Is Apple siding with China over Hong Kong? Tim Cook writes memo as HKmap is down

Both Republicans and Democrats have raised objections on Apple's decision under China's pressure.

One of the largest US-based companies has done something that many say under the pressure of China. The US is losing its card in a trade war with China? Is China showing its muscle to alter the decisions of a very notable US company? The message is clear; the government of the US is on one side, but the US companies are mistaken.

Yesterday, Apple removed an app from the App Store due to China. The app is unknown to the world but is the first app Hongkongers use when they get out of their homes in their mornings since the protests begin after the controversial bill.

The bill and the protests

Earlier in 2019 the locals strongly opposed a bill – Fugitive Offenders amendment bill – and Hong Kong protests popped out in the light of it. The bill allows criminals or suspects of Hong Kong to be sent to mainland China for trial or conviction. Hong Kong is known to be a peaceful region and a business climate that attracts companies from all over the world. The people believe the Government of China suppresses their liberty with the bill. China is to take over Hong Kong in 2047 officially, but locals do not want Chinese influence at this moment while the status of Hong Kong is the semi-autonomous territory. This is known as ‘one country, two systems’ in China. In September, the Hong Kong leader Carrie Lam withdrawn the bill reported by Guardian but the protests believe it can revive. iOS App

The protesters were using which features a map and populates the location of protestors and police using crowdsourcing. The team maintains an instant messaging app Telegram to gather information and updates the map accordingly. After making the app went live for a short time, Apple rejected the app from the App Store.

The team submitted the app on 21 September 2019, and the App Store rejected it after five days. After re-submission to the App Store it was rejected on 2 October 2019 citing “[the app] facilitates, enables, or encourages an activity that is not legal”. According to CNET, this is because of pressure from Asian dragon.

HKmap team officially tweeted this about it:

Politicians in US bashing Apple

The action put Apple under heavy criticism by lawmakers of the Democratic party as well as Republicans. Many of the lawmakers in the US have sided with the protestors in Hong Kong.

“Who is really running Apple? Tim Cook or Beijing?” – Josh Hawley

Senator Ron Wyden said, An authoritarian regime is violently suppressing its own citizens who are fighting for democracy, Apple just sided with them”.

Senator Tom Cotton said, ⁦“Apple⁩ is yet another capitalist who’ll sell rope to communists to hang us”.

Republican Senator Josh Hawley of Missouri tweeted. “Who is really running Apple? Tim Cook or Beijing?”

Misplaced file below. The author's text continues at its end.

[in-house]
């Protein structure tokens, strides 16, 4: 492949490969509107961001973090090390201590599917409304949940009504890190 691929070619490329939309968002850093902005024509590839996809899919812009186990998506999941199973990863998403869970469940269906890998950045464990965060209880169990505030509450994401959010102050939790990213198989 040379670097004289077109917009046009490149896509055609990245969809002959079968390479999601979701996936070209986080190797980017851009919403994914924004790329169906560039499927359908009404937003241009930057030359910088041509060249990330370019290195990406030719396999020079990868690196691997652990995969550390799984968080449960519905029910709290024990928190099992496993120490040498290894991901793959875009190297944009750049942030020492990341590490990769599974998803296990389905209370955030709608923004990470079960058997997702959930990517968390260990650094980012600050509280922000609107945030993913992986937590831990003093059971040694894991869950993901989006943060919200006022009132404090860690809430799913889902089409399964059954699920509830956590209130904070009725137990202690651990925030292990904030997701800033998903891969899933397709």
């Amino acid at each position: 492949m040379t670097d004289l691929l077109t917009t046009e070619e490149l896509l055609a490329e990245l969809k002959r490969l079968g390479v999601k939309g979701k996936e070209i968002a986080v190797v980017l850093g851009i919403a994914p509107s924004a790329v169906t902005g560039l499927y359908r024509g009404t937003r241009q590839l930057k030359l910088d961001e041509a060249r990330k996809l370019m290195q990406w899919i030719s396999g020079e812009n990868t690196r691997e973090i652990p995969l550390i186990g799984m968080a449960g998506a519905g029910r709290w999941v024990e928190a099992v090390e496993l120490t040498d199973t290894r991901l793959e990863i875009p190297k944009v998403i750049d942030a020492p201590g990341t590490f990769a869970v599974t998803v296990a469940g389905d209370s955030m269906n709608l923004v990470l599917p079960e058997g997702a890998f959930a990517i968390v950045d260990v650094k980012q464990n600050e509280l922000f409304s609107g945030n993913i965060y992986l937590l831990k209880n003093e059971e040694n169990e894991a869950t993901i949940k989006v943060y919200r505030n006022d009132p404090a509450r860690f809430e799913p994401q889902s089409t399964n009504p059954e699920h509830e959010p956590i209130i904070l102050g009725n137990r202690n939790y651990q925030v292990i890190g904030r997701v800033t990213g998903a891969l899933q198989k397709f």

Senator Rick Scott tweeted, “It’s time for @Apple to stand up to Communist China. American companies should never be censored or told what to do by foreign adversaries”

Tim Cook memo to employees

Taking into consideration the criticism by lawmakers and media Bloomberg’s Mark Gurman reported that Tim Cook, CEO of Apple, has written a memo to its employees. In the memo, he talks about Apple’s decision to remove the app as it was “maliciously target individual officers for violence,”

Here is the full text of the memo:


You have likely seen the news that we made the decision to remove an app from the ‌App Store‌ entitled These decisions are never easy, and it is harder still to discuss these topics during moments of furious public debate. It’s out of my great respect for the work you do every day that I want to share the way we went about making this decision.

It is no secret that technology can be used for good or for ill. This case is no different. The app in question allowed for the crowdsourced reporting and mapping of police checkpoints, protest hotspots, and other information. On its own, this information is benign. However, over the past several days we received credible information, from the Hong Kong Cybersecurity and Technology Crime Bureau, as well as from users in Hong Kong, that the app was being used maliciously to target individual officers for violence and to victimize individuals and property where no police are present. This use put the app in violation of Hong Kong law. Similarly, widespread abuse clearly violates our ‌App Store‌ guidelines barring personal harm.

We built the ‌App Store‌ to be a safe and trusted place for every user. It’s a responsibility that we take very seriously, and it’s one that we aim to preserve. National and international debates will outlive us all, and, while important, they do not govern the facts. In this case, we thoroughly reviewed them, and we believe this decision best protects our users.


Availability of on Android and Web 

Among the fiasco, the web app is still accessible on the internet and Safari browser of iPhone and other Apple devices. The native app continues to be available on Android.

Taiwan flag removal from Apple’s emoji keyboard

One thing to consider in the chain of events is Apple’s decision to remove the flag of Taiwan from emojis a few days ago as they rolled out the iOS 13.1.1 update. Quartz reported that Apple users in Hong Kong and Macau are not able to see Taiwan’s flag anymore in their emoji keyboard. 

A tweet by TechCrunch editor compares it this way:

And another by Emojipedia

Is Chinese influence impossible to stop?

With the series of Apple actions in favor of China lately, the objections by lawmakers in the US, and the trade war between two countries by Donald Trump; where does the interest of large companies with customers and business in both countries will stand?


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